Darrell J. Pursiful

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Five Griffins and Griffin-like Creatures

GryphonThere is something about a majestic eagle in flight that fills most of us with wonder. And there is also something awe-inspiring about a powerful lion on the prowl. It doesn’t surprise me that mythology is full of fantastic beasts that combine the characteristics of these two powerful hunting beasts.

I’ve been pondering how to work a griffin into an upcoming novel, simply because large flying things are cool, and griffins are among the coolest. So I’ve done a little bit of research on griffins and other part-bird part-lion creatures from mythology and heraldry. Here are some of my favorites.


The griffin of Greek mythology was said to hail either from the far north or from Ethiopia, “Ethiopia” being a Greek word meaning “too far away to verify, but you can take my word for it.”  It is described as a creature with the head, wings, and talons of an eagle and the hindquarters of a lion. It has long, external ears and, sometimes, a snake-like tail. They are often seen guarding treasure, and they seem to be particularly fond of gold.

In medieval times, griffins came to be associated with Christ. Since they combined aspects of a lion, the “king of beasts,” and an eagle, the “king of birds,” it was deemed appropriate that they symbolize Christ, the “king of kings.” These creatures are also said to mate for life, even to the point of not seeking a new mate if the first one dies.

There are a number of magical properties associated with the relics of griffins. Their talons change color in the presence of poison, making them ideal to fashion into drinking vessels. Furthermore, the feather of a griffin is said to be able to restore sight to the blind.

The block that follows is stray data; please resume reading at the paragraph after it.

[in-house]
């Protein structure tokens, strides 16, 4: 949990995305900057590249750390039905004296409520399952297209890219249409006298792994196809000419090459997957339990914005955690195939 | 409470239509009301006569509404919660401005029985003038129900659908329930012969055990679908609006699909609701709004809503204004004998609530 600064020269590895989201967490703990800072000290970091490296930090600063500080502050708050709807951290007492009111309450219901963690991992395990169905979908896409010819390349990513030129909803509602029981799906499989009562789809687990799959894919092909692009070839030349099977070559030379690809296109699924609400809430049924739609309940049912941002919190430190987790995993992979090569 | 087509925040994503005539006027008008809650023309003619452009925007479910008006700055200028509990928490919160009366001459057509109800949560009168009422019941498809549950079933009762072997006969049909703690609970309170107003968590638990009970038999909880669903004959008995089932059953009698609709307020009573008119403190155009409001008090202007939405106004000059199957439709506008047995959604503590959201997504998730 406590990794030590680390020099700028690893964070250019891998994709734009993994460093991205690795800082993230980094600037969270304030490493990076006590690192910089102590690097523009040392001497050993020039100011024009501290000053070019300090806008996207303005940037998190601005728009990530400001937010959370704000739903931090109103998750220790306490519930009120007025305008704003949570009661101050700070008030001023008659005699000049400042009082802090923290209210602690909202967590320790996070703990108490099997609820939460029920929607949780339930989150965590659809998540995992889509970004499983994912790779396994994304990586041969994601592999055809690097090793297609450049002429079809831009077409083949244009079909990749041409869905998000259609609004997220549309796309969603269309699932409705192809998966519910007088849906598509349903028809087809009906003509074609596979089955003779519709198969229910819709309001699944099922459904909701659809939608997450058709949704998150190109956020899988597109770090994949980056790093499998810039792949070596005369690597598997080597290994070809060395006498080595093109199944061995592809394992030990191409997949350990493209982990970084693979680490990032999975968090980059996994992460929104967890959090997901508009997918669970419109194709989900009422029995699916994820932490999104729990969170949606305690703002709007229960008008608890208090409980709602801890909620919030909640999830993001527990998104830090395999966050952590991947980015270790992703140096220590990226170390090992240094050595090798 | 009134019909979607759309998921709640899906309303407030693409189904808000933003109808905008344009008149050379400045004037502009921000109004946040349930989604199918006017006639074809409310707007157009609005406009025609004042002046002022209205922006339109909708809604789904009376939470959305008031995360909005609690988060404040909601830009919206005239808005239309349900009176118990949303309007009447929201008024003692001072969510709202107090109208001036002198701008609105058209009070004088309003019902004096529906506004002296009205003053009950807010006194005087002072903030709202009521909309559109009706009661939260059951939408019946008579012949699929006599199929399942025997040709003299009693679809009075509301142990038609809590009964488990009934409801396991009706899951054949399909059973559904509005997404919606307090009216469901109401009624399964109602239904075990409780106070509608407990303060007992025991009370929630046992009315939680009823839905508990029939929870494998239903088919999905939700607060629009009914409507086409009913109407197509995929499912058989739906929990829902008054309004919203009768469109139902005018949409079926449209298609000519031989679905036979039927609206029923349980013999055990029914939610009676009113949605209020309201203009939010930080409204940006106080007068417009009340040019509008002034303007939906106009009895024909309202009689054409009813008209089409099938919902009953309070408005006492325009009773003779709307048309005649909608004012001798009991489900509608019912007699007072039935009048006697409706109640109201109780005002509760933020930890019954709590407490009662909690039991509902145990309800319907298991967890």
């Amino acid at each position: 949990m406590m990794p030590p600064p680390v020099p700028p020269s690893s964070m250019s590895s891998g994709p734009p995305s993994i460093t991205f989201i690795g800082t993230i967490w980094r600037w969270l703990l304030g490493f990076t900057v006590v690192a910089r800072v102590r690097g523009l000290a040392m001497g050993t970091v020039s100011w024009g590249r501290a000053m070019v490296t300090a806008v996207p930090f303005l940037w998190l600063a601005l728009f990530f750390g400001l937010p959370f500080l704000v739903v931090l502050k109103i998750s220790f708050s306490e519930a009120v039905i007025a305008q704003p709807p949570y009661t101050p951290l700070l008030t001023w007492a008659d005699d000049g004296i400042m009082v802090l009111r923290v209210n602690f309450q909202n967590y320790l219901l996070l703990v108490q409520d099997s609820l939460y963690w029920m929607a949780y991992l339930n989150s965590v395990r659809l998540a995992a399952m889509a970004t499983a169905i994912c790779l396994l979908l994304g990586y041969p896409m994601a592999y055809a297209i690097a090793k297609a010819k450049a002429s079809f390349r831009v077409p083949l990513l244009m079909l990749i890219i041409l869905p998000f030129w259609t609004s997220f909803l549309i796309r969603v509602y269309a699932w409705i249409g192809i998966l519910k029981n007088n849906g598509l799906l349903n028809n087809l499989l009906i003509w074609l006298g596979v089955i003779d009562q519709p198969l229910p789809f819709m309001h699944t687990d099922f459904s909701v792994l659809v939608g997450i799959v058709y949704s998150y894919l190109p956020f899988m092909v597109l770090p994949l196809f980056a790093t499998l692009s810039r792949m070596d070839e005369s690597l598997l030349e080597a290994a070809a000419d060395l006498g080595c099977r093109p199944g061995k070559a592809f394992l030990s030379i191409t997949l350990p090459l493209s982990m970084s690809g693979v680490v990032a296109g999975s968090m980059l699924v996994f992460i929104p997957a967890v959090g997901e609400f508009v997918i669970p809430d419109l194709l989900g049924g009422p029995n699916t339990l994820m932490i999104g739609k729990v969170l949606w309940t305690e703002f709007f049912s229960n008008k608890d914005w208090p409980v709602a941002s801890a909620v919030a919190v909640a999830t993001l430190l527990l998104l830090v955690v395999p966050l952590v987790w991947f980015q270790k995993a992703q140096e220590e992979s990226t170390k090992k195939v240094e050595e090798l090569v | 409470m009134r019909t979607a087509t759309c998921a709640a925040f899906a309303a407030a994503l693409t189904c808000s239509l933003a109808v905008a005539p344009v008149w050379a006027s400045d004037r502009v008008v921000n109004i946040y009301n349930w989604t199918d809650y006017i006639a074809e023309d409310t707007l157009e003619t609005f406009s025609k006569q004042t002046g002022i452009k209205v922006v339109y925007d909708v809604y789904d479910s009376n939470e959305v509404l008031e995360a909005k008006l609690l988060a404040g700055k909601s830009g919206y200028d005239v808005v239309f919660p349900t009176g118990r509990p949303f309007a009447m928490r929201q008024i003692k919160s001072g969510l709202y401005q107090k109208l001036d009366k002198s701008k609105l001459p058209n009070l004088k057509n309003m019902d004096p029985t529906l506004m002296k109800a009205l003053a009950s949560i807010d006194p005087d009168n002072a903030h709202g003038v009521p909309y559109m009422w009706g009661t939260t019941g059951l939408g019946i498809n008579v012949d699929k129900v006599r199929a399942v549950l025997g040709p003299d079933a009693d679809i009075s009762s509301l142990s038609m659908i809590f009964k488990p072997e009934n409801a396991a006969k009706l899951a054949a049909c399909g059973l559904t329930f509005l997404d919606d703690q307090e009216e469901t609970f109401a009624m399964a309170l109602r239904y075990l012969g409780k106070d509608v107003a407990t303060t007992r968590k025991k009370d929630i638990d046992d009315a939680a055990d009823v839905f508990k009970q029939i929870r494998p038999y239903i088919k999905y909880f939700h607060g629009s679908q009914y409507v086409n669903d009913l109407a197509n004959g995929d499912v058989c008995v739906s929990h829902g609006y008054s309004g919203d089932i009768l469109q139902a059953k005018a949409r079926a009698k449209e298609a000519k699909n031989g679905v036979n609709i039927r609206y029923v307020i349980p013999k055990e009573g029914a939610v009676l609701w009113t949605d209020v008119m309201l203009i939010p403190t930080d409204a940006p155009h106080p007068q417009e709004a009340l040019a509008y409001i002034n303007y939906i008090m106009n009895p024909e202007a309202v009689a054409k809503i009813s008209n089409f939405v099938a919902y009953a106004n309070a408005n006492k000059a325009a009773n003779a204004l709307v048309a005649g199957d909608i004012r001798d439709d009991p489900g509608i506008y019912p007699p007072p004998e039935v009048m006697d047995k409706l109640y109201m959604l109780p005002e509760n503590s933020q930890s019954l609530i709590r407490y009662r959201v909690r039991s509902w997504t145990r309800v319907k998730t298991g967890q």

Griffins are especially fond of horse meat.


The alce may have been the earliest form of griffin, although its name comes from medieval heraldry. Simply put, it is a wingless griffin. The ancient Scythians, inhabitants of the region north of the Black Sea, depicted wingless griffins in their art.

According to folklorist Adrienne Mayor, they may have been inspired by the fossil skeletons of Protoceratops and other beaked dinosaurs they found while mining for gold in the Tian Shan and Altai Mountains of Central Asia.


Another creature that combines raptor and felid characteristics is the hieracosphinx of Egypt. Like the alce, the hieracosphinx is a wingless creature. It combines the body of a lion with the head of a falcon. In artistic depictions, the distinct coloring of a falcon’s face is plain to see on this creature.

The presence of a hieracosphinx is sometimes interpreted as an evil omen.


Like “alce,” “opinicus” is a fairly modern term. Most ancient and medieval peoples would have classified this creature as simply a griffin. Opinici can be distinguished from true griffins by their lack of external ears, cat-like rather than bird-like forelimbs, and short camel-like tail. The opinicus is more of a scavenger than are griffins proper.


Harry Potter notwithstanding, the hippogriff is a joke—literally! They were first mentioned by the Latin poet Virgil, but only received their name in the 16th-century poem Orlando Furioso by Ludovico Ariosto where, it should be noted, it was a swift steed ridden by magicians.

But the hippogriff is also an impossibility, the offspring of a mare and a griffin. Since horse is one of a griffin’s favorite foods, the idea of a griffin and a horse mating was remarkable. Mention of such a creature would have likely been the Classical equivalent of “when pigs fly,” “hen’s teeth,” or (more to the point) “horsefeathers.”



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